They are comfortable for travel but can be dressed up with gladiator sandals and a crop top is need be. I also take a few adorable Free People style maxi skirts. Although dresses are easier to travel with, I like that with skirts you can mix and match and wear little tops you buy on your travels paired with them.
Wear tank tops.
There are traditional Indian tops that are shoulder-less but girls wear a scarf with them… the thing is the scarf draped around their neck, still leaving shoulders bare. I don’t find this to be a problem. Indian friends assure me that traditional salwar or churidar’s can be sleeveless and it’s the all the same in their eyes.
Combine all the “barely appropriate” items into one outfit.
Now you’ve gone too far.
Take a scarf.
If you wear a tank top and you realize maybe it is showing more than you thought, cover up. Even better, always cover up until you get to your destination then take off your scarf. You can easily find a light scarf on Amazon.
Realize crop tops are totally ok!
That belly of yours? It can be shown to anyone! I see 100 Indian bellies every day in every city in India. Fat ones, skinny ones, in between. Doesn’t matter; they’re showing them off! Keep in mind, all the big bellies will make you feel skinny. They’ll make you think you can eat way more than you should. When you get back to your home country, you’ll realize “shit, I’ve put on some weight!”
Layer on the jewelry!
Gold is your new best friend and gemstones are abundant. Unlike the US or UK, you don’t really pose any risk of looking gaudy. Did you know Indian Housewives own 11% of the world’s gold!?
I love to buy travel jewelry on Etsy. It’s one of my favorite online shops & I search for things like coordinate jewelry, travel quote jewelry, etc and layer on leather bracelets and anklets!
Realize that this is based on visiting tourist cities in India.
From Udaipur to Mumbai, and Bangalore, to Calcutta. You can dress how you wish. In Goa, anything goes. BUT in tiny villages where they NEVER see a westerner, even Indian city girls would never go in dressed showing skin.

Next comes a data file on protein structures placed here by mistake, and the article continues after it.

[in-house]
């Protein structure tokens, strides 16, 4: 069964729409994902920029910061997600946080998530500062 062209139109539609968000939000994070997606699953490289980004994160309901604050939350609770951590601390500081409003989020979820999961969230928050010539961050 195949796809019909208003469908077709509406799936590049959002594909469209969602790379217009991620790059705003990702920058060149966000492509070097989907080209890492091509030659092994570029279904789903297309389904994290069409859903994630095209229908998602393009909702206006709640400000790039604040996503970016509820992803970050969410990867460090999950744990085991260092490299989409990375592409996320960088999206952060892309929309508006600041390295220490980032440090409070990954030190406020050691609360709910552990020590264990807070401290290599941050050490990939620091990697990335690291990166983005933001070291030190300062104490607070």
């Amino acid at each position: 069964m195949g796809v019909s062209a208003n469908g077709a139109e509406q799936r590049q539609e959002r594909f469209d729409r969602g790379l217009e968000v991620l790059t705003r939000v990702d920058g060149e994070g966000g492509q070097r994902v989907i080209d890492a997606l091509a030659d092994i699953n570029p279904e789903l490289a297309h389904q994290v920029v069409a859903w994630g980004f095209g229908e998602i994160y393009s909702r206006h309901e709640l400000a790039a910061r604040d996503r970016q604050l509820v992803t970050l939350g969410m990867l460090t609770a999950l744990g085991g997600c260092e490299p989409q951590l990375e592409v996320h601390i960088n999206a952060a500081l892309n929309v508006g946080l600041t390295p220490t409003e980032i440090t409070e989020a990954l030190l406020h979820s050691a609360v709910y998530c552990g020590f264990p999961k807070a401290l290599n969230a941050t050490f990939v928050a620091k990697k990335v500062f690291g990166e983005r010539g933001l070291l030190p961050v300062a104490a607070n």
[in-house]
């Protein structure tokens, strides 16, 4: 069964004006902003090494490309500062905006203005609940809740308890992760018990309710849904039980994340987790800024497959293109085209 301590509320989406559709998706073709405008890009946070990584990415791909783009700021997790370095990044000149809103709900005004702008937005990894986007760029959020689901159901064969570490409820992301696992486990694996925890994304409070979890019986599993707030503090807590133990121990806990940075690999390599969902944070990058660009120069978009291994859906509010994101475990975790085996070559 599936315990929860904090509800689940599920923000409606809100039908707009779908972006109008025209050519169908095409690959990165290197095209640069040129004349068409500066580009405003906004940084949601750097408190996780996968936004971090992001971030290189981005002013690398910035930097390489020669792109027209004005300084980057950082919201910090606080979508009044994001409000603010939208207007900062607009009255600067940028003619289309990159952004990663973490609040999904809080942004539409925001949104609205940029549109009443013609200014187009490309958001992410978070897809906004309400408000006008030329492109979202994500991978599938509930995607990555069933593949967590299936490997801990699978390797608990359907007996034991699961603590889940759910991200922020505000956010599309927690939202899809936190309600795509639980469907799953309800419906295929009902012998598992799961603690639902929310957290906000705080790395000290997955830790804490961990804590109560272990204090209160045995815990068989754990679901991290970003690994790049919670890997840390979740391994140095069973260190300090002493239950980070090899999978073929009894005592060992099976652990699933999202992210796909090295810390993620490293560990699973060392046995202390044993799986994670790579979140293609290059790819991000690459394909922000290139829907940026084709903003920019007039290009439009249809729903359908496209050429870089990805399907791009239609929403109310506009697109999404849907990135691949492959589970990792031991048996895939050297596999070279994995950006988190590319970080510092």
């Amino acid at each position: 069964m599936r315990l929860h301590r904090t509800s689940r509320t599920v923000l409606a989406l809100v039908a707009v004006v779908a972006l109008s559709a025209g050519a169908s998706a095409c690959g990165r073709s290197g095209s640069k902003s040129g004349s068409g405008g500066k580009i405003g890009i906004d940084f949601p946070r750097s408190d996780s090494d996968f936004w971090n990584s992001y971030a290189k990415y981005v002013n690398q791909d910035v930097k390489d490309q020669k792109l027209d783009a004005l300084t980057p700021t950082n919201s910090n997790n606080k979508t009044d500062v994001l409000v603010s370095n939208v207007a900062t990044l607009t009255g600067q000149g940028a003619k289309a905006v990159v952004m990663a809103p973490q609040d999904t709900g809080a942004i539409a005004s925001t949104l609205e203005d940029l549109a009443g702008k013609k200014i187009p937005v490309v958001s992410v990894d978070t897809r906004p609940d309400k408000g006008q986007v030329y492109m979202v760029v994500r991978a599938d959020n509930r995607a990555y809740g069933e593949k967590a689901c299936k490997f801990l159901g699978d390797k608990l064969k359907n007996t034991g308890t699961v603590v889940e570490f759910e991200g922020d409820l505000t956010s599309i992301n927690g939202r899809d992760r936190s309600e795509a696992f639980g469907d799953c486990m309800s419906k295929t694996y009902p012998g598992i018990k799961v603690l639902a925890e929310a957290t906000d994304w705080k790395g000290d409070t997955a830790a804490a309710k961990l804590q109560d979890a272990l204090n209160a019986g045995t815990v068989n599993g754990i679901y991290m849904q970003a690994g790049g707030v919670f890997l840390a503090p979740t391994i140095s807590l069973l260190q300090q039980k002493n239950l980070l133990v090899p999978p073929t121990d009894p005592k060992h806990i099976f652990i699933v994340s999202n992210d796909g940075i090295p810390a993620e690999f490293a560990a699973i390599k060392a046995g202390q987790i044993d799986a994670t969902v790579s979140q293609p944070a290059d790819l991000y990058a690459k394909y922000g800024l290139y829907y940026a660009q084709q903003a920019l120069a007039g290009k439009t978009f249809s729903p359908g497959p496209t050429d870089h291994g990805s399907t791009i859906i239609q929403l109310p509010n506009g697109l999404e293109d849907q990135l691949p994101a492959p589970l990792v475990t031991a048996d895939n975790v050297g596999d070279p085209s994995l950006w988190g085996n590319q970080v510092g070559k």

Most likely, you won’t go to these places. These are the kind of places that wouldn’t even have a hotel or restaurant, not typical “off the tourist trail places.” If you’re visiting these kinds of villages you do, of course, want to make sure you dress conservatively.
I hope this can help you plan to pack a little bit and prepare for your trip to India!
If you are gearing up for your big trip, please check out my ebook which is 100,000 words long (basically a novel) about the A to Z’s of traveling India. It’s 6 years of experience traveling here all wrapped up – with itineraries, maps, and tips on where to shop, eat, and chill in all the coolest towns in India.
Best, it has an FAQ section for everything from Uber to Visas where you can see around 50 reader questions, answered. You can buy it here or you can click here to read more about the book and a breakdown of the chapters.
DO NOT FORGET the two most important things to prepare for India which are 1. Travel Insurance and 2. Visas. I prefer World Nomads insurance (cheapest and Lonely Planet supports them) and for visas check ivisa.com to see what you need to do. If you are looking for a group tour to take I recommend the India tours on G Adventures.
For more on preparing and packing for India please check out these articles:
- 15 pieces of paperwork to take when you travel
- ultimate packing list for India
- men’s india packing list
- shopping online for clothes in India
- the one thing you can’t forget & tips on wearing dresses in India
- why you MUST have travel insurance for India
If you will be spending a week or more in Goa (which I highly suggest) then do check out my $25 e-book. The Insider’s Guide to Goa is 170-pages long and will guarantee you have the best time in Goa, meet other travelers, and chill at all the coolest places. Click here to purchase.